War’s mess and muddle, the brutality and the inanity of fighting few have better captured this than Isaac Babel, who was a journalist with the Soviet First Cavalry Army. His unflinching portrayal of the murderous havoc of battle is offset by an unexpected and wry humour: having seen the fighting up close, Babel is able to find the funny side of war while depicting its bloody side in all its mesmerising and casual violence. The lyricism and bitterness that characterise the thirty-five short stories of Red Cavalry are stunningly reproduced in this new translation by the award-winning Boris Dralyuk.
Written in the 1920s, and based on his personal diaries and experiences during the Polish-Soviet war, Red Cavalry almost cost Isaac Babel his life. This is one of the most important things the reader should learn about the Red Cavalry.In Soviet Russia, literature could, in fact, kill… Isaac Babel’s short stories painted a great war far different from the propaganda reels of the Soviet regime and this made Red Cavalry undesirable. Legendary Soviet marshall Budyonny, under whom Babel served during the war and whose army was described on the pages of Red Cavalry, demanded the author’s execution.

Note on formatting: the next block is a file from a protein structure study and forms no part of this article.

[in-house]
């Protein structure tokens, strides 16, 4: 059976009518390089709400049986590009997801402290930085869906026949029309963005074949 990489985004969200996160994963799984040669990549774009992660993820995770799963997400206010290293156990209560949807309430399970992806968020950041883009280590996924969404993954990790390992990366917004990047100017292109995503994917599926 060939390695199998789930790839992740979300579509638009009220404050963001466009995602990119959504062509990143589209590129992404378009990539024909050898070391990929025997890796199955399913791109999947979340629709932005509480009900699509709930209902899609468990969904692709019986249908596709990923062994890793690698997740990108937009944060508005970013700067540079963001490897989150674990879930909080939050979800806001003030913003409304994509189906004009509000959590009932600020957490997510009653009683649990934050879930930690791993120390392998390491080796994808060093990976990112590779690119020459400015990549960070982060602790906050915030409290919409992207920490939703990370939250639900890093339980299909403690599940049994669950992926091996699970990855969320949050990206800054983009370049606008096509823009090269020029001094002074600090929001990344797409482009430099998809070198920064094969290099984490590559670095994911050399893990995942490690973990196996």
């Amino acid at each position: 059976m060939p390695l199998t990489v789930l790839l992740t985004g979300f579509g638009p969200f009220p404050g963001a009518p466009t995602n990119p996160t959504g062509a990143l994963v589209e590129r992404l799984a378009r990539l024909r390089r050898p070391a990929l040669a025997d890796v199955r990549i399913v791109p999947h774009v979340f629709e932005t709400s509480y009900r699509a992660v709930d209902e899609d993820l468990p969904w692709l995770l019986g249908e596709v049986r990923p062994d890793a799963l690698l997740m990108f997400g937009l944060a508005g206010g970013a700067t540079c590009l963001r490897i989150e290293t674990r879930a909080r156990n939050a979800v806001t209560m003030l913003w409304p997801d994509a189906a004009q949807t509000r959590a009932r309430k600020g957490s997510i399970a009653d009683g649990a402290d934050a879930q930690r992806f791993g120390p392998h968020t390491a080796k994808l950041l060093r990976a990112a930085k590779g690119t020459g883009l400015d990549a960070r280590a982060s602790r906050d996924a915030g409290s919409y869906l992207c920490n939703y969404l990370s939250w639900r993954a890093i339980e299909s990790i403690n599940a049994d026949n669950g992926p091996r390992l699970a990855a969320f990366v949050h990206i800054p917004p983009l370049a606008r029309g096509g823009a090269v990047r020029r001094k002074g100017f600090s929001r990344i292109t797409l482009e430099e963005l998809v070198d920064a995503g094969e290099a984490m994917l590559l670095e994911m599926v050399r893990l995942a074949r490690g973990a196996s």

Good deeds are done by good men. The revolution is the good deed of good men. But good men do not kill. So the revolution is the work of bad men. But the Poles, too, are bad men. So who will tell Gedali where’s the revolution and where’s the counter revolution?
Brutal cossacks, desecrated churches, Polish peasants hiding their horses in the forests, impoverished jews, acts of cowardice and senseless atrocities… Red Cavalry is a haunting account of a conflict that is oftentimes overlooked and largely unknown to those living beyond Eastern Europe. Babel’s majestic prose paints the wartime violence with a truly poetic beauty.
Red Cavalry was graciously provided by Steerforth Press through NetGalley.
Overall rating : 4*